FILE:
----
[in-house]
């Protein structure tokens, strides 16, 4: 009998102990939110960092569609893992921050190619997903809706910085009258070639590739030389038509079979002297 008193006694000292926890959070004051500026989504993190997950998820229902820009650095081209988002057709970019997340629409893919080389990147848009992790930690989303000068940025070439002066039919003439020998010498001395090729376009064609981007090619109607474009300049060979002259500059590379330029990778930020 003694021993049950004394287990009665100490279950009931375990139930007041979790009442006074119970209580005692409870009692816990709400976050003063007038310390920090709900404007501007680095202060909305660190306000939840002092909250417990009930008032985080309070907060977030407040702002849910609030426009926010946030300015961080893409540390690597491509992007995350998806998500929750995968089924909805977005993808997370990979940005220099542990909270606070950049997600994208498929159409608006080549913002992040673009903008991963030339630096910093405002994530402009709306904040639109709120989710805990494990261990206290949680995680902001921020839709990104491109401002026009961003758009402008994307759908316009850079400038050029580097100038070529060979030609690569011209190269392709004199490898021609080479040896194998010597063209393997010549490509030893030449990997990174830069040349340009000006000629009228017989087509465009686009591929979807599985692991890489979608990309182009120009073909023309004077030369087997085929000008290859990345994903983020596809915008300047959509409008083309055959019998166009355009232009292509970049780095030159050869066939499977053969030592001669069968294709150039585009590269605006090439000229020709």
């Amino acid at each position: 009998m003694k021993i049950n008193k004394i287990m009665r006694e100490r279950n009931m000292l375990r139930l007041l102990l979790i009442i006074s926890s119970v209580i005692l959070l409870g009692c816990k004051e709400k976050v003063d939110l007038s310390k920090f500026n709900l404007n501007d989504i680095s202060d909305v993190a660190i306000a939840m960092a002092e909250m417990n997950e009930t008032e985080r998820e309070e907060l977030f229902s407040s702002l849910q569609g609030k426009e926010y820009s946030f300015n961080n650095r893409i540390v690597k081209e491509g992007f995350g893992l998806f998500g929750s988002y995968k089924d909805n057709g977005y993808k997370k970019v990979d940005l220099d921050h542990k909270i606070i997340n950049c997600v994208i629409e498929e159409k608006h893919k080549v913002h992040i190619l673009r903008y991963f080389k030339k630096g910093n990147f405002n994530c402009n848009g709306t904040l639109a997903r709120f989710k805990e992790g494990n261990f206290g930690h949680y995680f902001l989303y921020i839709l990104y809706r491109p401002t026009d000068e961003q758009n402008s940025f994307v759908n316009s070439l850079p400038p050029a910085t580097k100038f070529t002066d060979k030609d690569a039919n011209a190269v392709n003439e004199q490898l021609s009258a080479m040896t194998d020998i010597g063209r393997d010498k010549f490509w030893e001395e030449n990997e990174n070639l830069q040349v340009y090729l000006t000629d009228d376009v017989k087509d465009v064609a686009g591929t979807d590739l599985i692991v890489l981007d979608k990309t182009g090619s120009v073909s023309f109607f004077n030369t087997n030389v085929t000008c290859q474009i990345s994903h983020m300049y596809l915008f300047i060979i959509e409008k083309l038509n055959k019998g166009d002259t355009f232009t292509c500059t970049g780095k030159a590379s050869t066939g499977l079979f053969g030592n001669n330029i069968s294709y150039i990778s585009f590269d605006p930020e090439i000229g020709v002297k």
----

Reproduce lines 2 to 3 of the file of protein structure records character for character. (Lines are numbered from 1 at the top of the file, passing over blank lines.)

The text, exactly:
């Protein structure tokens, strides 16, 4: 009998102990939110960092569609893992921050190619997903809706910085009258070639590739030389038509079979002297 008193006694000292926890959070004051500026989504993190997950998820229902820009650095081209988002057709970019997340629409893919080389990147848009992790930690989303000068940025070439002066039919003439020998010498001395090729376009064609981007090619109607474009300049060979002259500059590379330029990778930020 003694021993049950004394287990009665100490279950009931375990139930007041979790009442006074119970209580005692409870009692816990709400976050003063007038310390920090709900404007501007680095202060909305660190306000939840002092909250417990009930008032985080309070907060977030407040702002849910609030426009926010946030300015961080893409540390690597491509992007995350998806998500929750995968089924909805977005993808997370990979940005220099542990909270606070950049997600994208498929159409608006080549913002992040673009903008991963030339630096910093405002994530402009709306904040639109709120989710805990494990261990206290949680995680902001921020839709990104491109401002026009961003758009402008994307759908316009850079400038050029580097100038070529060979030609690569011209190269392709004199490898021609080479040896194998010597063209393997010549490509030893030449990997990174830069040349340009000006000629009228017989087509465009686009591929979807599985692991890489979608990309182009120009073909023309004077030369087997085929000008290859990345994903983020596809915008300047959509409008083309055959019998166009355009232009292509970049780095030159050869066939499977053969030592001669069968294709150039585009590269605006090439000229020709």
């Amino acid at each position: 009998m003694k021993i049950n008193k004394i287990m009665r006694e100490r279950n009931m000292l375990r139930l007041l102990l979790i009442i006074s926890s119970v209580i005692l959070l409870g009692c816990k004051e709400k976050v003063d939110l007038s310390k920090f500026n709900l404007n501007d989504i680095s202060d909305v993190a660190i306000a939840m960092a002092e909250m417990n997950e009930t008032e985080r998820e309070e907060l977030f229902s407040s702002l849910q569609g609030k426009e926010y820009s946030f300015n961080n650095r893409i540390v690597k081209e491509g992007f995350g893992l998806f998500g929750s988002y995968k089924d909805n057709g977005y993808k997370k970019v990979d940005l220099d921050h542990k909270i606070i997340n950049c997600v994208i629409e498929e159409k608006h893919k080549v913002h992040i190619l673009r903008y991963f080389k030339k630096g910093n990147f405002n994530c402009n848009g709306t904040l639109a997903r709120f989710k805990e992790g494990n261990f206290g930690h949680y995680f902001l989303y921020i839709l990104y809706r491109p401002t026009d000068e961003q758009n402008s940025f994307v759908n316009s070439l850079p400038p050029a910085t580097k100038f070529t002066d060979k030609d690569a039919n011209a190269v392709n003439e004199q490898l021609s009258a080479m040896t194998d020998i010597g063209r393997d010498k010549f490509w030893e001395e030449n990997e990174n070639l830069q040349v340009y090729l000006t000629d009228d376009v017989k087509d465009v064609a686009g591929t979807d590739l599985i692991v890489l981007d979608k990309t182009g090619s120009v073909s023309f109607f004077n030369t087997n030389v085929t000008c290859q474009i990345s994903h983020m300049y596809l915008f300047i060979i959509e409008k083309l038509n055959k019998g166009d002259t355009f232009t292509c500059t970049g780095k030159a590379s050869t066939g499977l079979f053969g030592n001669n330029i069968s294709y150039i990778s585009f590269d605006p930020e090439i000229g020709v002297k």